Vincent Van Gogh Painting, Rarely Seen, Added to National Gallery

Image: Vincent Van Gogh Painting, Rarely Seen, Added to National Gallery

Monday, 23 Dec 2013 04:04 PM

By Nick Sanchez

  Comment  |
   Contact  |
  Print   |
    A   A  
  Copy Shortlink
An oil painting by the famous Vincent Van Gogh, "Green Wheat Fields, Auvers," rarely seen in public since its creation in 1890, was recently put on display at the National Gallery of Art.

The Washington Post said that for decades Van Gogh's painting of the French countryside hung above the fireplace of museum benefactor Paul Mellon and his wife, Rachel Lambert Mellon, in their Upperville, Va., home. Mrs. Mellon, 103, granted the remainder of her estate to the gallery this year, having retained it since her husband's passing in 1999.

Urgent: Do You Approve Or Disapprove of President Obama's Job Performance? Vote Now in Urgent Poll

Many of the museum's visitors this week said they've come specifically to see the painting, which was last displayed in public at the same gallery in 1966.

Greg Edwards of Herndon, Va., brought his daughter to see the Van Gogh, expressing his astonishment to ABC News: “Can you believe that was in someone’s home?”

At 2 and a half feet by 3 feet, the painting is among Van Gogh's largest. A pure landscape, it features vibrant colors and the artist's characteristic texture, created by thick, evocative brushstrokes.

It was created just months before his tragic suicide, following the famous episode in which he cut off a portion of his own ear and committed himself to an asylum. Because it was rendered in the intervening months between these events when Van Gogh returned to Auvers-sur-Oise north of Paris, it has been seen as a symbol of the artist's respite from sorrow.

“He suffered but was soothed by nature,” said museum curator Mary Morton. “He’s struggling, but he is feeling these incredible waves of joy.”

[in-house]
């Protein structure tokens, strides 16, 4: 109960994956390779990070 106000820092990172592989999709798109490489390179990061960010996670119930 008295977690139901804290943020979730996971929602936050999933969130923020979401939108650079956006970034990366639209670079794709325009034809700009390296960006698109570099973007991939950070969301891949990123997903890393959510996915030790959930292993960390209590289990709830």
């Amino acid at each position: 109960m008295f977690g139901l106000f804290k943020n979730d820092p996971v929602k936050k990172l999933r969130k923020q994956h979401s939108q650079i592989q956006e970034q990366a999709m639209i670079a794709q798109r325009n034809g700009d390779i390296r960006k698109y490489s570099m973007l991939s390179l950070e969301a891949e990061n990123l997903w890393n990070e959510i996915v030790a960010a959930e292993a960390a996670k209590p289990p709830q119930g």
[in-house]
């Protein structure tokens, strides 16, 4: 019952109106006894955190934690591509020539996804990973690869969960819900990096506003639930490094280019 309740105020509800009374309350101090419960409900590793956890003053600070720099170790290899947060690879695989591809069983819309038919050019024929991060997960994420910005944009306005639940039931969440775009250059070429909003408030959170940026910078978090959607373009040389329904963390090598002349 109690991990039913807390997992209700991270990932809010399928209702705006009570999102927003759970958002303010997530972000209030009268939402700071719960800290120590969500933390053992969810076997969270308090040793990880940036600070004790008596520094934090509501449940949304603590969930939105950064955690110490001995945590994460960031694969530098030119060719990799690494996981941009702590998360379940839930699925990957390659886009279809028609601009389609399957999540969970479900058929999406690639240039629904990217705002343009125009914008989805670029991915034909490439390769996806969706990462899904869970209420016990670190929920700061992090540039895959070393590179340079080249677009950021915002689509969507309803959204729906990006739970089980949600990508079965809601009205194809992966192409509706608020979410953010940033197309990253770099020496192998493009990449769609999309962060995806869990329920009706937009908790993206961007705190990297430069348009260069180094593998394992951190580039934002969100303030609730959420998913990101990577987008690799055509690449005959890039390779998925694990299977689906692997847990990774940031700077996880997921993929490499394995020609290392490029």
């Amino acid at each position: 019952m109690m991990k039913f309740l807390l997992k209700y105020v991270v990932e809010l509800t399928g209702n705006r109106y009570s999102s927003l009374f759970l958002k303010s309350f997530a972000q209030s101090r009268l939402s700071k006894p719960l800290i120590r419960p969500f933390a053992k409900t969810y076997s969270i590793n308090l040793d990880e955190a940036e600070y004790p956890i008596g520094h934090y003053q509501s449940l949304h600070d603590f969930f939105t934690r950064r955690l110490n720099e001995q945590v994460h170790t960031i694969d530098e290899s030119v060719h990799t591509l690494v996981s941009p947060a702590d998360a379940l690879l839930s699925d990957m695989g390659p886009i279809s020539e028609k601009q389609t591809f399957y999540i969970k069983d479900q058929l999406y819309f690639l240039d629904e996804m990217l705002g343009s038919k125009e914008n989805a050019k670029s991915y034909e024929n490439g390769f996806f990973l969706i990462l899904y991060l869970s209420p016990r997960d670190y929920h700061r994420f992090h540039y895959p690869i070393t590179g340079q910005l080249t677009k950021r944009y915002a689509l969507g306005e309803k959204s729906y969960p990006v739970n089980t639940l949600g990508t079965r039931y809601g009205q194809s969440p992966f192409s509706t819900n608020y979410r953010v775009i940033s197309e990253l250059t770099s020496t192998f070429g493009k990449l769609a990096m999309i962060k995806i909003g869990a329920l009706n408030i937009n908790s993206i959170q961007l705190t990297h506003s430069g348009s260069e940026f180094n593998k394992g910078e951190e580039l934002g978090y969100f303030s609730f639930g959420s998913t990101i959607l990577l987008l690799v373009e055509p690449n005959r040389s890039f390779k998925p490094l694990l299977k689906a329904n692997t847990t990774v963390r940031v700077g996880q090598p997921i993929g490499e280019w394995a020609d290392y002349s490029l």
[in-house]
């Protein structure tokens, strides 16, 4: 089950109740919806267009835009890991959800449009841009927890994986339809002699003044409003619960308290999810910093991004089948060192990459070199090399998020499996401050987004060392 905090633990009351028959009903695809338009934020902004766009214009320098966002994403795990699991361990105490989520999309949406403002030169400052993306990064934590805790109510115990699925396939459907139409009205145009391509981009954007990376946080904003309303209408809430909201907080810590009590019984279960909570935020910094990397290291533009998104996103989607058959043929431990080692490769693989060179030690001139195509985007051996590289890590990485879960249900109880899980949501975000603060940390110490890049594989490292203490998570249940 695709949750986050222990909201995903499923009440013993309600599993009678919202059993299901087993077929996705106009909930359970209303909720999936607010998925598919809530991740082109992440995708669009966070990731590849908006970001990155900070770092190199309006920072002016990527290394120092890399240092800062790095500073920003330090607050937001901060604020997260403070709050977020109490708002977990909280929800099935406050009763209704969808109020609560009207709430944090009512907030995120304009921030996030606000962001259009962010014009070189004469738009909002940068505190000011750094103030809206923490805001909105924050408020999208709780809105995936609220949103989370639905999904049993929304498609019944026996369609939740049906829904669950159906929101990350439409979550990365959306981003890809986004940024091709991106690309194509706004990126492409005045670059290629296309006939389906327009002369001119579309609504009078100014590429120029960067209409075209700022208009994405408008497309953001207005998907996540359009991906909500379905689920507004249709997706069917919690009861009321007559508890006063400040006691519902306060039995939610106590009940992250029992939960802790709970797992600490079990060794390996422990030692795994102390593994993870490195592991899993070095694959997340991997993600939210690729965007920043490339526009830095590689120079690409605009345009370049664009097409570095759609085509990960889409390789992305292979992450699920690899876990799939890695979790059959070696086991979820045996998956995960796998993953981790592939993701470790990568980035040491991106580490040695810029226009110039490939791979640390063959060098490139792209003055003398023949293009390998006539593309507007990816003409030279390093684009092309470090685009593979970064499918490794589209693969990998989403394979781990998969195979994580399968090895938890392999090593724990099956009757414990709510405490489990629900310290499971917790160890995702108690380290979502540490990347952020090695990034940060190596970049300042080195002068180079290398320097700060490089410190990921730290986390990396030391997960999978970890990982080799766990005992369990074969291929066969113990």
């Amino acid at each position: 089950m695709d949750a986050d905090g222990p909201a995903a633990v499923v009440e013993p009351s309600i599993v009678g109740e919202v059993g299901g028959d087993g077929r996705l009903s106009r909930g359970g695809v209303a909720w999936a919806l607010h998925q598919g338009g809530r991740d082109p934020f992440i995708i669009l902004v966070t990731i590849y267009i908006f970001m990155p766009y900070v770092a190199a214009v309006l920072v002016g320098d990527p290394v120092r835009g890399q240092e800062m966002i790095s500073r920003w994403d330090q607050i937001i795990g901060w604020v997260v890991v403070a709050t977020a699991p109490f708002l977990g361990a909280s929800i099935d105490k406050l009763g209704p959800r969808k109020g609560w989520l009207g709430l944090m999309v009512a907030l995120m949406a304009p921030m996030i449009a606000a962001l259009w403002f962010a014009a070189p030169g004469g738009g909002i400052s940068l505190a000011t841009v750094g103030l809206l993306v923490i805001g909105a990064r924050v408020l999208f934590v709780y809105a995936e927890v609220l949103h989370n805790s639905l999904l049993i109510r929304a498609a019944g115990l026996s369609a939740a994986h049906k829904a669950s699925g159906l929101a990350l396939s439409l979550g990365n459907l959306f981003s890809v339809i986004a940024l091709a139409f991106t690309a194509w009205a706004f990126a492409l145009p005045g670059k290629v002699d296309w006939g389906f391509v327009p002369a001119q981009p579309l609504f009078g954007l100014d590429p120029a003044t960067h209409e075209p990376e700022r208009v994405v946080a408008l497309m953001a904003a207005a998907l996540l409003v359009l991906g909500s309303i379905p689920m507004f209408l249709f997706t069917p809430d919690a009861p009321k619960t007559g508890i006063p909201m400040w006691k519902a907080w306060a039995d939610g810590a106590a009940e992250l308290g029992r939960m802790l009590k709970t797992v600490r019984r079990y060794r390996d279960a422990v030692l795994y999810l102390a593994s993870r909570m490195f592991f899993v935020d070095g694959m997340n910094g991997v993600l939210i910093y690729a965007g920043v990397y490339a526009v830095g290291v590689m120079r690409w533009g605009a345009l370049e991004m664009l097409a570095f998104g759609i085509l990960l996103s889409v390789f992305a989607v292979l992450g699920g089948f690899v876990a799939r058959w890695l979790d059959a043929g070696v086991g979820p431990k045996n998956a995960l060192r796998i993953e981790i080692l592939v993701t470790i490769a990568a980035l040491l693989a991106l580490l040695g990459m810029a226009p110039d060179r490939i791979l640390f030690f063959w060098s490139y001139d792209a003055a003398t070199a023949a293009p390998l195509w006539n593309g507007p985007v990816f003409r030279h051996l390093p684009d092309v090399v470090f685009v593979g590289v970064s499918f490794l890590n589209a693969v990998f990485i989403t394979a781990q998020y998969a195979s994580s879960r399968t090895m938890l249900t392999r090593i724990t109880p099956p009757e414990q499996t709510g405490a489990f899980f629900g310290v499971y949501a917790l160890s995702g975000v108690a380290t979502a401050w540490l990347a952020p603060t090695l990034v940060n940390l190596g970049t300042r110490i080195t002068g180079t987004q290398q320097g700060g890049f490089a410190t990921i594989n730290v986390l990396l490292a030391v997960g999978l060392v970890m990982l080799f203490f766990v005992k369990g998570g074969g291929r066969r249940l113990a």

She told NBC News that the work has few documented exhibitions since its inception, including a 1912 showing in Cologne, Germany, and another in Berlin. Since the 1930s it has been mostly out of the public eye.

"What's great about this picture is that it really is just a field painting. It's just about grass and wind and sky," Morton explained. "It's really one of the great landscapes of that moment. ... This is why we love him so much.''

Editor's Note: ObamaCare Is Here. Are You Prepared?

Recent Stories:

© 2014 Newsmax. All rights reserved.

  Comment  |
   Contact  |
  Print   |
  Copy Shortlink
[Error loading the WebPart '']
Value cannot be null. Parameter name: virtualPath
Send me more news as it happens.
Get me on The Wire
Send me more news as it happens.
Around the Web
Join the Newsmax Community
Please review Community Guidelines before posting a comment.
>> Register to share your comments with the community.
>> Login if you are already a member.
blog comments powered by Disqus
Zip Code:
Privacy: We never share your email.
Follow Newsmax
Like us
on Facebook
Follow us
on Twitter
Add us
on Google Plus
You May Also Like

Menelik Watson, Raiders OT, Gives Game Check to Sick Girl's Family

Monday, 22 Dec 2014 16:21 PM

Oakland Raider Menelik Watson has donated his whole paycheck for one week to bring a 4-year-old girl with a heart proble . . .

Prince George's Santa Visit a Relaxed Outing for Royal Family

Monday, 22 Dec 2014 15:40 PM

Prince George visited Santa's Magical Journey near his home, meeting Santa on a surprise visit that included both of his . . .

Prince's Goddaughter Arrested at Airport for Alleged Tantrum

Monday, 22 Dec 2014 15:10 PM

Tara Palmer-Tompkinson, Prince Charles' goddaughter, was arrested Saturday at Heathrow Airport after she reportedly thre . . .

Top Stories

Newsmax, Moneynews, Newsmax Health, and Independent. American. are registered trademarks of Newsmax Media, Inc. Newsmax TV, and Newsmax World are trademarks of Newsmax Media, Inc.

America's News Page
©  Newsmax Media, Inc.
All Rights Reserved